PARTS Act Reintroduced in Congress
April 5 , 2017—The Promoting Automotive Repair, Trade and Sales Act (PARTS Act) of 2017 was introduced in Congress on Monday. The bills (H.R. 1879/S. 812) would expand consumer choice for automotive collision repair parts, cut costs paid by motoring consumers and insurance companies, and increase competition.
U.S. Senators Orrin Hatch (R-UT) and Sheldon Whitehouse (D-RI) are the Senate sponsors and Darrell Issa (R-CA) and Zoe Lofgren (D-CA) are the U.S. Representative lead sponsors. The original co-sponsors of the bill are Reps. Blake Farentold (R-TX), Steve Cohen (D-TN), Scott Perry (R-PA) and Jim Langevin (D-RI).
The PARTS Act would amend the U.S. design patent law to reduce a car manufacturer’s design patent on collision parts down from 14 years to 2.5 years.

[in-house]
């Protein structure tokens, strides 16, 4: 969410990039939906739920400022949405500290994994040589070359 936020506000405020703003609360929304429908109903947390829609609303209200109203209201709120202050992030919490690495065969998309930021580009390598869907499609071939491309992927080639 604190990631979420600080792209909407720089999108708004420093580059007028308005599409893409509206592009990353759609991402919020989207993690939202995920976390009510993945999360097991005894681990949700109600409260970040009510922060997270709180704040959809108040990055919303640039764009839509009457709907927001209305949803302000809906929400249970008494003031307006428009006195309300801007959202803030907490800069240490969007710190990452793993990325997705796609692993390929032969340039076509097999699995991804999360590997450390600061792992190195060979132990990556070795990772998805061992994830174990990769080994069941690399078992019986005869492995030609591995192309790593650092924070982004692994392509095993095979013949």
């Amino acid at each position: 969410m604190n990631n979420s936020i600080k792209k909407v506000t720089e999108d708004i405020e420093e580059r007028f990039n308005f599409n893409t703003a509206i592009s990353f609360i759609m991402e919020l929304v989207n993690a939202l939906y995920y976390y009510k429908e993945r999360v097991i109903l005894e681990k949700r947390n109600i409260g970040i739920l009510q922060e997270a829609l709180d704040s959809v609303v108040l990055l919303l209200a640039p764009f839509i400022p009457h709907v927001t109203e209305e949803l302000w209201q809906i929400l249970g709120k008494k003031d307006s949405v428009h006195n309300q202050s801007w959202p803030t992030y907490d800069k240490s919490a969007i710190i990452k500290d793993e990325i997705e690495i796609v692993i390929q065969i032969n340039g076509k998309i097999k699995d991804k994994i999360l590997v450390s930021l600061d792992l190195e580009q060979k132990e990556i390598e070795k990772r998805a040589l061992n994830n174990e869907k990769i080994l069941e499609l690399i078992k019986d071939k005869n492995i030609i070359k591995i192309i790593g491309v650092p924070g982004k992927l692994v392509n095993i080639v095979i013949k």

"According to a study by Microeconomic Consulting & Research Associates, consumers will realize a savings of $1.5 Billion a year by having the ability to purchase high quality, but less expensive, aftermarket collision parts when their vehicles have been involved in an accident," said Ray Pohlman, president of the Coalition for Auto Repair Equality (CARE). "The automotive aftermarket wishes to thank the House and Senate sponsors for their leadership in doing what's right for America's motoring consumers.
"We hope that House Judiciary Chairman Bob Goodlette (R-VA) and Senate Judiciary Chairman Charles Grassley (R-IA) will hold hearings as soon as possible in order to progress the bills for consumers," concluded Pohlman.